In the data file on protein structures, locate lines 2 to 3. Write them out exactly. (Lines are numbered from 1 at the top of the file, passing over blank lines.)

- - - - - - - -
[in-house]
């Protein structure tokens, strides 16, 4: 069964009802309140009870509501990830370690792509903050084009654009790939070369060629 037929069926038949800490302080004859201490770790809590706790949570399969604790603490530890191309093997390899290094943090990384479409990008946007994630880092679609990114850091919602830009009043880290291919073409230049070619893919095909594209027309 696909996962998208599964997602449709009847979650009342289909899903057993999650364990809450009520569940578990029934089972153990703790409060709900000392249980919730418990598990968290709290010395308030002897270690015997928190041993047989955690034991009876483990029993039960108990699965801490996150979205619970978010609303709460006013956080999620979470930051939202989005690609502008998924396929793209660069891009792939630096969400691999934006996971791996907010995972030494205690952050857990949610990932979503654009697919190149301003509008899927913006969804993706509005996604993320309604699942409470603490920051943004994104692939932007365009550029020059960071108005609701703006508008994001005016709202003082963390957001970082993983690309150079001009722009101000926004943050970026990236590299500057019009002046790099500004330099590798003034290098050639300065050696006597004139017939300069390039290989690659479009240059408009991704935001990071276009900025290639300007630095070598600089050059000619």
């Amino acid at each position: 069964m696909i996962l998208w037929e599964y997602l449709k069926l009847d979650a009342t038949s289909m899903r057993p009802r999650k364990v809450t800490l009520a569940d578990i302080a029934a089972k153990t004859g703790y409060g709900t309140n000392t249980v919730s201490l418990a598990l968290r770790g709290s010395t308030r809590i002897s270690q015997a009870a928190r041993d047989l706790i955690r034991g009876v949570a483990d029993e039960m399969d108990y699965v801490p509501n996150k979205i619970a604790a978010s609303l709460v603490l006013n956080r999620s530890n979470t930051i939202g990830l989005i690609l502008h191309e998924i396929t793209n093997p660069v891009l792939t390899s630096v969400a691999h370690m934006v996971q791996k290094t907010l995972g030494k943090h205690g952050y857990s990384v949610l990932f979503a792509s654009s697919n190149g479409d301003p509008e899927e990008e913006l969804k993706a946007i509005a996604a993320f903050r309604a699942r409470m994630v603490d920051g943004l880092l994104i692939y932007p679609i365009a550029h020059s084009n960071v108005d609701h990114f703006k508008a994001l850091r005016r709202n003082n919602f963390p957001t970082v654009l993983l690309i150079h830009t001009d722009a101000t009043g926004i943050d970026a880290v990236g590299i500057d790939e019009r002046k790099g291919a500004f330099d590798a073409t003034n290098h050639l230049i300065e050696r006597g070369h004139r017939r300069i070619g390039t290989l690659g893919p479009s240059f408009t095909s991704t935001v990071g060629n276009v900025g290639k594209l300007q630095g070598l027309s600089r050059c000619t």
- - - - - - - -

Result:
């Protein structure tokens, strides 16, 4: 069964009802309140009870509501990830370690792509903050084009654009790939070369060629 037929069926038949800490302080004859201490770790809590706790949570399969604790603490530890191309093997390899290094943090990384479409990008946007994630880092679609990114850091919602830009009043880290291919073409230049070619893919095909594209027309 696909996962998208599964997602449709009847979650009342289909899903057993999650364990809450009520569940578990029934089972153990703790409060709900000392249980919730418990598990968290709290010395308030002897270690015997928190041993047989955690034991009876483990029993039960108990699965801490996150979205619970978010609303709460006013956080999620979470930051939202989005690609502008998924396929793209660069891009792939630096969400691999934006996971791996907010995972030494205690952050857990949610990932979503654009697919190149301003509008899927913006969804993706509005996604993320309604699942409470603490920051943004994104692939932007365009550029020059960071108005609701703006508008994001005016709202003082963390957001970082993983690309150079001009722009101000926004943050970026990236590299500057019009002046790099500004330099590798003034290098050639300065050696006597004139017939300069390039290989690659479009240059408009991704935001990071276009900025290639300007630095070598600089050059000619």
């Amino acid at each position: 069964m696909i996962l998208w037929e599964y997602l449709k069926l009847d979650a009342t038949s289909m899903r057993p009802r999650k364990v809450t800490l009520a569940d578990i302080a029934a089972k153990t004859g703790y409060g709900t309140n000392t249980v919730s201490l418990a598990l968290r770790g709290s010395t308030r809590i002897s270690q015997a009870a928190r041993d047989l706790i955690r034991g009876v949570a483990d029993e039960m399969d108990y699965v801490p509501n996150k979205i619970a604790a978010s609303l709460v603490l006013n956080r999620s530890n979470t930051i939202g990830l989005i690609l502008h191309e998924i396929t793209n093997p660069v891009l792939t390899s630096v969400a691999h370690m934006v996971q791996k290094t907010l995972g030494k943090h205690g952050y857990s990384v949610l990932f979503a792509s654009s697919n190149g479409d301003p509008e899927e990008e913006l969804k993706a946007i509005a996604a993320f903050r309604a699942r409470m994630v603490d920051g943004l880092l994104i692939y932007p679609i365009a550029h020059s084009n960071v108005d609701h990114f703006k508008a994001l850091r005016r709202n003082n919602f963390p957001t970082v654009l993983l690309i150079h830009t001009d722009a101000t009043g926004i943050d970026a880290v990236g590299i500057d790939e019009r002046k790099g291919a500004f330099d590798a073409t003034n290098h050639l230049i300065e050696r006597g070369h004139r017939r300069i070619g390039t290989l690659g893919p479009s240059f408009t095909s991704t935001v990071g060629n276009v900025g290639k594209l300007q630095g070598l027309s600089r050059c000619t």